A Canadian telecommunications company is implementing plans to lay a fiber optic cable from London to Tokyo by way of the U.S. and Canadian arctic, and is readying summer marine surveys to map exactly where it will lay the cable.
When complete, several spurs off the main fiber line could mean high-speed broadband internet for many communities in northwest Alaska.
Arctic Fibre is the company building the fiber backbone. Anchorage-based Quintillion Networks is the “middle mile” provider in Alaska who will link the fiber optic pipeline to local telecommunications providers in Nome, Kotzebue, and other communities in the Bering Strait and along the North Slope.
Despite international complexity and an approximate $650 million price tag, Quintillion CEO Elizabeth Pierce said during a visit to Nome this week that the project is far enough along for marine surveys to start this summer, “which is actually ships in the water using sonar and video to map the whole route of the cable,” she said.
“The cable will be built this winter to exactly match that route,” she added, with a timeline of laying the fiber in the arctic by summer 2015.
Pierce’s presentation highlighted the sonar equipment Quintillion and Arctic Fibre intend to use in its surveying this summer. The company’s presentation showed the equipment to be similar to what some oil companies use in their undersea mapping process. While the risks mentioned in Quintillion’s presentation in Nome discussed issues that could negatively impact the fiber project, the company did not note what, if any, impact the sonar surveys and eventual subsea construction work could have on arctic ecosystems. The report also made no mention of potential impact on subsistence species.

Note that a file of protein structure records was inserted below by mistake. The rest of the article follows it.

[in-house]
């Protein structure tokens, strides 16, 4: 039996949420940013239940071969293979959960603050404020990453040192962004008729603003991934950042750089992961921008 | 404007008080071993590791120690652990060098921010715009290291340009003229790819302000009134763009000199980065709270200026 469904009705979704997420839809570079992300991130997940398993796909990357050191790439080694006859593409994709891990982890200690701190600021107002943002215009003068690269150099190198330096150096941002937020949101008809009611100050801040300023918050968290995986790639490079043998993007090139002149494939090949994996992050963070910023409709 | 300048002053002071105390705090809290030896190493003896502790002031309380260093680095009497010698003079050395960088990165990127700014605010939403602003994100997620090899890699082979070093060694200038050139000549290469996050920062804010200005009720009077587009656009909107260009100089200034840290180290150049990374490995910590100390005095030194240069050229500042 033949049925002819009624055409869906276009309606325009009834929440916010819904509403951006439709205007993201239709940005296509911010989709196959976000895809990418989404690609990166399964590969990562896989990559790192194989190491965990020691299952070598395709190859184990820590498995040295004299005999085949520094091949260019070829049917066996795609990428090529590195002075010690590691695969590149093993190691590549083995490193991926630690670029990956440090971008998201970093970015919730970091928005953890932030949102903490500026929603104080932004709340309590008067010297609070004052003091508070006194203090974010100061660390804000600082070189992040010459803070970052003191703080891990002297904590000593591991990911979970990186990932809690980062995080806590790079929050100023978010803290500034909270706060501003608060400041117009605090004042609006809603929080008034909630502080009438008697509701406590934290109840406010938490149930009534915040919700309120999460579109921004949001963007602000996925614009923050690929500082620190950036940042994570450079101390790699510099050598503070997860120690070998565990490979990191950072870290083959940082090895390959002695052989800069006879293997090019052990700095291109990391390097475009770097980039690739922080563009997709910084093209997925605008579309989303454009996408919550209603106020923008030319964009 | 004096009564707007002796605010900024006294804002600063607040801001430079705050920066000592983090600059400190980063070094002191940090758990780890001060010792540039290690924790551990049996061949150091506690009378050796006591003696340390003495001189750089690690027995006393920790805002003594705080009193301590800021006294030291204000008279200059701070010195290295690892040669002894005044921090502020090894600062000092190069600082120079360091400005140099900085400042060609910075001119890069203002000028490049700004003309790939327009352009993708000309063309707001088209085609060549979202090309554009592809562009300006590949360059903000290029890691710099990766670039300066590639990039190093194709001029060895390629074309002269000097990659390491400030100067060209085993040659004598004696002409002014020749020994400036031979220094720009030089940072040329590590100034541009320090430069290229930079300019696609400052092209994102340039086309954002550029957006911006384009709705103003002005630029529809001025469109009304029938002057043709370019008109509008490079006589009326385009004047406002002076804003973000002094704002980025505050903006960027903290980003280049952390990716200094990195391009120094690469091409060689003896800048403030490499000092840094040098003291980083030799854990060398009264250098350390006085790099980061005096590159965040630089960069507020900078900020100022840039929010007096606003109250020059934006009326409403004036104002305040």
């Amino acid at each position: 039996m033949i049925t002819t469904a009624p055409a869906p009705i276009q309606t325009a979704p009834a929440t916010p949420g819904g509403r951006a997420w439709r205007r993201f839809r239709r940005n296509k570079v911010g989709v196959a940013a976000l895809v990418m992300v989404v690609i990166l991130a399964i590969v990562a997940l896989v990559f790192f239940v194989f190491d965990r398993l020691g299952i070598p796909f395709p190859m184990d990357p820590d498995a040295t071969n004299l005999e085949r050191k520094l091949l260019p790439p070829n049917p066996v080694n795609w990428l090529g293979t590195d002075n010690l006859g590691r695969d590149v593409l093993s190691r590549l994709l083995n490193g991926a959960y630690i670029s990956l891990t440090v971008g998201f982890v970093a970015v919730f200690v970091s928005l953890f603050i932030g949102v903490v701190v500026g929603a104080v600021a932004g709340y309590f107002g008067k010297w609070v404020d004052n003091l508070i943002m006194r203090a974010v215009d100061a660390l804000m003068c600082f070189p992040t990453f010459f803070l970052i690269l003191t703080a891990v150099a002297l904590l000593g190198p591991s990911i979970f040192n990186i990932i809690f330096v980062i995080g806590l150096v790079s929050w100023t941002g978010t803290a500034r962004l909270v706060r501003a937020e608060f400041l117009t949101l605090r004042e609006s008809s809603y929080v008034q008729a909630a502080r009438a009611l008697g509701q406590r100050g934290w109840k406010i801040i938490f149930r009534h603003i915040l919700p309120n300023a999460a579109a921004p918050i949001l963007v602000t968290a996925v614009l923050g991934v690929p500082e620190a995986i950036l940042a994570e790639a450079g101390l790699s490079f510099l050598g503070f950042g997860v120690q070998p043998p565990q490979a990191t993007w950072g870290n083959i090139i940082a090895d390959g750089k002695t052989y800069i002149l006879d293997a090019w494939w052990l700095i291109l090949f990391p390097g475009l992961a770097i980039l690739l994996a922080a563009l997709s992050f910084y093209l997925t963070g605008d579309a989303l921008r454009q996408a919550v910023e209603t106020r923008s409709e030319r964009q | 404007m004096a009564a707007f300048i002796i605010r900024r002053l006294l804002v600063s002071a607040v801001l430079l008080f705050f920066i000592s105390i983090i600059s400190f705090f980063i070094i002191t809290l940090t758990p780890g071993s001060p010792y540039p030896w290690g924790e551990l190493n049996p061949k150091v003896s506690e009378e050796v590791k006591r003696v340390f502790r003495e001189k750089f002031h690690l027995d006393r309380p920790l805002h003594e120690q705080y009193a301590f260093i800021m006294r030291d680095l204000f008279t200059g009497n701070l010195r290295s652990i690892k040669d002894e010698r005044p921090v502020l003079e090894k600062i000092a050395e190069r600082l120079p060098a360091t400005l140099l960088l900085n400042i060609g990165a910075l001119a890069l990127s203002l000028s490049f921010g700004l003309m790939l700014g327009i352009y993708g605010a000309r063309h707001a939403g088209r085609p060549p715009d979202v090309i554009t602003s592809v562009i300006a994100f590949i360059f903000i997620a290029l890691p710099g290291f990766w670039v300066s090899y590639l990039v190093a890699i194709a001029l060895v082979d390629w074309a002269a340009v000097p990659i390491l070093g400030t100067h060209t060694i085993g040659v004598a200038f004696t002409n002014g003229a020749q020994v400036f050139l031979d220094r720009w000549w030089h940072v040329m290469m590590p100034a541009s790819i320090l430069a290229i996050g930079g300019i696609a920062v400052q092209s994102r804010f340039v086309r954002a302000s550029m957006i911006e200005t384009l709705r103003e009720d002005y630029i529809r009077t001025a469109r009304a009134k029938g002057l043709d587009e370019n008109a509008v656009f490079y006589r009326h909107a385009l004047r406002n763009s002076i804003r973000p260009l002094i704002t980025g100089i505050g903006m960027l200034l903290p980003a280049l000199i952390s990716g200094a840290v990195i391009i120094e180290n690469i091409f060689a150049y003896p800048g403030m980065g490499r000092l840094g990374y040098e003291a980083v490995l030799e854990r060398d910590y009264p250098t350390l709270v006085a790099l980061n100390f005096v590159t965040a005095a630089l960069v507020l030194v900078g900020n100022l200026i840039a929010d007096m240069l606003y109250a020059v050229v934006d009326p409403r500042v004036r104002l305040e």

Quintillion may be providing the “middle mile” capacity, but it’s up to “final mile” telecom companies to bring the broadband into Alaska homes. In North Slope communities like Barrow and Point Hope, that work is being done by the Arctic Slope Telephone Association Cooperative; in Kotzebue, by OTZ Telephone Cooperative, Inc. In Nome, it will be done by TelAlaska.
“We’re pretty much ready to bring in that capacity,” TelAlaska CEO Brenda Shepard said. “We’re just as anxious as everybody else is to see this happen,” she laughed.
TelAlaska will take control of one of several spurs shooting off the main fiber line. Though Shepard wouldn’t say how much consumers will pay for the broadband service once it makes it to Nome, she said it could be available within two years.
“That cable will actually feed into our central office, where we will then be able to distribute that capacity into the community,” Shepard said. “First quarter of 2016 is when we should actually be able to turn it up.”
Pierce said the spurs connecting Nome and other Alaska communities into the high-speed fiber line are an offshoot of high international demand for the cable. Ultimately, she said selling internet access for homes in rural Alaska will only be a small part of what makes the project profitable.
“There is certainly going to be growing demand in the arctic in terms of homeland security and defense activities,” Pierce said. “There’s opportunities to balance environmental protection and resource development, especially oil and gas. So there’s certainly demand in the commercial sector.”
Pierce added the project is coming to market almost entirely through private investment, with no federal or state assistance. At least one investor, Futaris, Inc., a subsidiary of Alaska Native corporation Calista Corp., has announced its involvement publicly.
Editor’s note: a version of this story appeared online that reported Arctic Slope Telephone Association Cooperative would be handling fiber connections in Kotzebue. That was incorrect; Kotzebue fibre telecommunications will be handled by OTZ Telephone Cooperative, Inc. The above text reflects the corrections.